|BetaTPred2: Prediction of ß-turns in proteins using neural|
networks and multiple alignment
Also referred to as connectionist architectures, parallel distributed processing, and neuromorphic systems, an artificial neural network (ANN) is an information-processing paradigm inspired by the way the densely interconnected, parallel structure of the mammalian brain processes information. Artificial neural networks are collections of mathematical models that emulate some of the observed properties of biological nervous systems and draw on the analogies of adaptive biological learning. The key element of the ANN paradigm is the novel structure of the information processing system. It is composed of a large number of highly interconnected processing elements that are analogous to neurons and are tied together with weighted connections that are analogous to synapses.
There are multitudes of different types of ANNs. Some of the more popular include the multilayer perceptron which is generally trained with the backpropagation of error algorithm, learning vector quantization, radial basis function, Hopfield, and Kohonen, to name a few. Some ANNs are classified as feedforward while others are recurrent (i.e., implement feedback) depending on how data is processed through the network. Another way of classifying ANN types is by their method of learning (or training), as some ANNs employ supervised training while others are referred to as unsupervised or self-organizing. Unsupervised algorithms essentially perform clustering of the data into similar groups based on the measured attributes or features serving as inputs to the algorithms. This is analogous to a student who derives the lesson totally on his or her own. ANNs can be implemented in software or in specialized hardware.Learning algorithm and architecture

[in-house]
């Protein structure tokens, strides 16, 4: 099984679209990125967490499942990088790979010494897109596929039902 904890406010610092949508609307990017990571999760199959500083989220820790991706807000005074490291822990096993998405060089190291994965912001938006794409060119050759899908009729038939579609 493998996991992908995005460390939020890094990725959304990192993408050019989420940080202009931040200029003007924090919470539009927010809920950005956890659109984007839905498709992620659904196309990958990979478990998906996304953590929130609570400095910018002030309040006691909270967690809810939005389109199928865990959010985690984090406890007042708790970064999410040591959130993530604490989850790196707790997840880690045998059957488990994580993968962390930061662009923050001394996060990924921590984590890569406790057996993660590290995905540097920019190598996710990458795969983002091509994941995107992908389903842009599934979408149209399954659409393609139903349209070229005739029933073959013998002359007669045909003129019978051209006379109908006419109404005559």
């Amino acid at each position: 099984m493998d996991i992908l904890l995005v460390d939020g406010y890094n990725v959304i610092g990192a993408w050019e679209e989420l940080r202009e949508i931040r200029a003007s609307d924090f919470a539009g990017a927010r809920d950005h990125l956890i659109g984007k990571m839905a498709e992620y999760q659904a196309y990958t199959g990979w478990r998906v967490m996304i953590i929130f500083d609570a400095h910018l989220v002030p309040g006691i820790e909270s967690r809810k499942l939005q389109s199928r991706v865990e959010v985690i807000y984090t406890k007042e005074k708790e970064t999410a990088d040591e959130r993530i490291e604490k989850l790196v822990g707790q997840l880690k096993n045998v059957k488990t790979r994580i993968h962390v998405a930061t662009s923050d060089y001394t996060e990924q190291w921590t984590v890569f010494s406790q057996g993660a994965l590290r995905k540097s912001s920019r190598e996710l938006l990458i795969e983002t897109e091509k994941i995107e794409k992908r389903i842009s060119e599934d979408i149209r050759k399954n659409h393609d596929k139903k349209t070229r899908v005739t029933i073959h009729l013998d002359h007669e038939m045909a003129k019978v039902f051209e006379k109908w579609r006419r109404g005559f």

The neural network used here is the standard feed-forward network, which always passes information in the forward direction. The learning algorithm is the standard backpropagation of error, which minimizes the difference between the actural output of the network and the desired output for patterns in the training set. Training is done on a set of 426 non-homologus protein chains by 7-fold cross-validation.
Two feed-forward networks are used. In the first step, the sequence-to-structure network is trained where the occurrence of various residues in a window size of 9 amino acids is correlated with the output of the central residue. The predicted turn/nonturn output from the first net is incorporated along with predicted secondary strcuture information in the second filtering structure-to-structure network and the net is trained to filter the unreasonably isolated residues which are predicted as turns.
To generate the neural network architecture and the learning process, the publicly available free simulation package SNNS version 4.2 is used. Click here to download SNNS(v4.2).
In both the single sequences and multiple alignment, the network uses a sliding window of 9 amino acids, where a prediction is made for the central residue. With single sequence input, a vector of 21 units, where only one unit is set to 1 for a particular residue and the rest are set to zero, encodes each residue. With multiple alignment profile input, the position specific scoring matrix from PSI-BLAST (Altschul et al., 1997) is used as input to the neural network. The matrix has 21 X M elements, where M is the length of the target sequence. Each residue is encoded by 21 real numbers (rather than by a one and 20 zeros).